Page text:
Friday, October 3, 2014

Telltale Games The Walking Dead, Season 2

I went into this game with wariness – because I was trying to curb my enthusiasm. I loved season 1 of this game and that was causing majorly high expectations that I feared would just lead to disappointment. In many ways I was right to be wary as I wasn’t nearly as blown away by this as I was the first one – though it was still pretty excellent.

First we have a protagonist switch from Lee to Clementine – you now play as a 10 year old girl. In some ways this is excellent because Clementine is a brilliant character – tough and wise for her age, clever, resourceful determined – still a child but definitely someone who has had to grow up too fast. It shows in nearly every character interaction you’re part of and I can’t emphasise enough how well done this is or just how plain awesome Clementine is as a character. I would happily follow any numbers of stories of Clementine, the child who grew so fast, mix of compassion and ruthlessness and finding the balance between. I think this also really works well with the actual game because Clementine is, obviously, a 10 year old child played by an adult – so she’s a child with a (semi-) mature adult making her decisions and rather than being jarring it helps really build this hyper-mature character

It also allows you to explore a completely different dynamic as a child in this setting – something we don’t see a lot of. There are a number of scenes where you simply cannot help, where you’re not expected to help and when your decisions and the future of the group is so very much outside of your hands. There are several occasions when there’s a conflict happening and the best you can do is stay on the sidelines and beg ineffectually for people to listen or to, clumsily and equally ineffectually intervene. And while she does become much more effective at killing Walkers, for much of the game, lucky strikes and running is the best she can manage – while Lee could carve his way through packs. Even one of the core conflicts of the story – whether you are close to Luke or Kenny – is different from the same dilemmas Lee had to face because, on some level, you’re also choosing your primary care taker. And the choice is between a manchild who is less mature than Clementine in many ways or a rage filled man who can start and argument in an empty room. Personally I think Clementine was better off without either of them – because she’s awesome.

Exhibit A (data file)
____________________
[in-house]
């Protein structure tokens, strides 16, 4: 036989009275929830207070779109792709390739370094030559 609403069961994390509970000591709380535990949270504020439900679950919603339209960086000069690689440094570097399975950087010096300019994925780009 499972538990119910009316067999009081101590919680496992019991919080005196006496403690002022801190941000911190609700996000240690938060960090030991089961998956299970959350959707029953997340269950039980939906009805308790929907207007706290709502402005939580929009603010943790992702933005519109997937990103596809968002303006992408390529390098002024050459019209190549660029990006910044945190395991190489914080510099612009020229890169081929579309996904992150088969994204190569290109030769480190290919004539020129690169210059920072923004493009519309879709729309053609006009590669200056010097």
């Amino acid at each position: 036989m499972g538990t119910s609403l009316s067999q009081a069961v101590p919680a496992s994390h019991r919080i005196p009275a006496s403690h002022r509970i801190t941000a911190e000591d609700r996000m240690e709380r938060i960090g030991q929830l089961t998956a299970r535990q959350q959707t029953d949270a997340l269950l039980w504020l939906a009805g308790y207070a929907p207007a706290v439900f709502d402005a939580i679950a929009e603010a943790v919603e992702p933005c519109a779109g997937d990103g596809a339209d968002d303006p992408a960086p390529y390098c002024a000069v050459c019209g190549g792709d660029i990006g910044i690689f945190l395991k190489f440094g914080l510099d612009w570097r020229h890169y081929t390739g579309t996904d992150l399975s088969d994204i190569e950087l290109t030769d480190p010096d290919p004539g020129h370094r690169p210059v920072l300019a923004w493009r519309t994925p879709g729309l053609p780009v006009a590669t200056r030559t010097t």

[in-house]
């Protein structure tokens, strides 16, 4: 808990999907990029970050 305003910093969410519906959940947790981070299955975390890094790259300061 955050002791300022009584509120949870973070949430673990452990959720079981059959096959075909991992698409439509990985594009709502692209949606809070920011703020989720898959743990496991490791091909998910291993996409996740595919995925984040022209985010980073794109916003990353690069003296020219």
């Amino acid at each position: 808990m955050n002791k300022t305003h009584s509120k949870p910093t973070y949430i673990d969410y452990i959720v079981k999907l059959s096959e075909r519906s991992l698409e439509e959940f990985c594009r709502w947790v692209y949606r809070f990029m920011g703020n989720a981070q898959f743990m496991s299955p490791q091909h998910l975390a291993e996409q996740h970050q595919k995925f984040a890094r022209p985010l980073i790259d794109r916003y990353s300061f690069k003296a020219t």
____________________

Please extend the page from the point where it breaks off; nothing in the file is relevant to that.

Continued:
But there are downsides as well. As a child there are a lot of scenes where I feel like I’m on the sidelines and not that involved – there are some swathes of the game that feel more like a movie than a computer game because I have relatively little input to what’s happening. The flip side is, in terms of characterisation, I sometimes have a lot of input that may build Clementine’s character but makes me question the other characters. Why is a child the one with a deciding influence on this decision? Why are people asking Clementine’s advice? And the number of times we have a terrible dangerous task that only a 10 year old can do to save the group makes me ask where the applications for Woodbury are.

And oh, the people who share their deep emotional turmoil! Seriously – and in season 1 these would have been awesome character building moments full of conflict and depth – and they still were. Kind of. But I kept snapping back to the fact these adults were unloading their deep trauma and issues onto a 10 year old child. So my mental conversation always went:

Rebecca: let me share all of my worries about my pregnancy and 2 possible fathers
Clementine: lady, really? I’m 10 years old and you want my input on infidelity, raising a child in a dystopian world and all your guilts and fears? Really?

Nick: let me tell you about all my guilt and constant fear that I’m a total screw up
Clementine: look mister, I barely know you and if you’re looking for reassurance from a 10 year old, then you are a screw up. Also, I’ve had to rescue you, that’s kind of the definition of screw up.

Clementine: you are kidding me. Was there a meeting or something that elected me camp councillor?! This man has lost all of his family and is now attacking anyone who looks at him sideways, but a 10 year old is responsible for his emotional maintenance?

I just… don’t get how these people could even not feel awful dumping on a child like this. And, really, when I/Clementine respond with advice and comfort and reassurance which they take I wonder at the reaction – aren’t any of them… embarrassed that they’ve just needed a child to emotionally pet them, pick them up and get them moving again? Aren’t any of them annoyed that a child has, in some cases, patronised them silly? Worse, repeated members of the group not only turn to Clementine for their own emotional support – but demand she handle the issues of other members; worried about Kenny? Send in Clementine. Jane a bit stand-offish? Send in Clementine.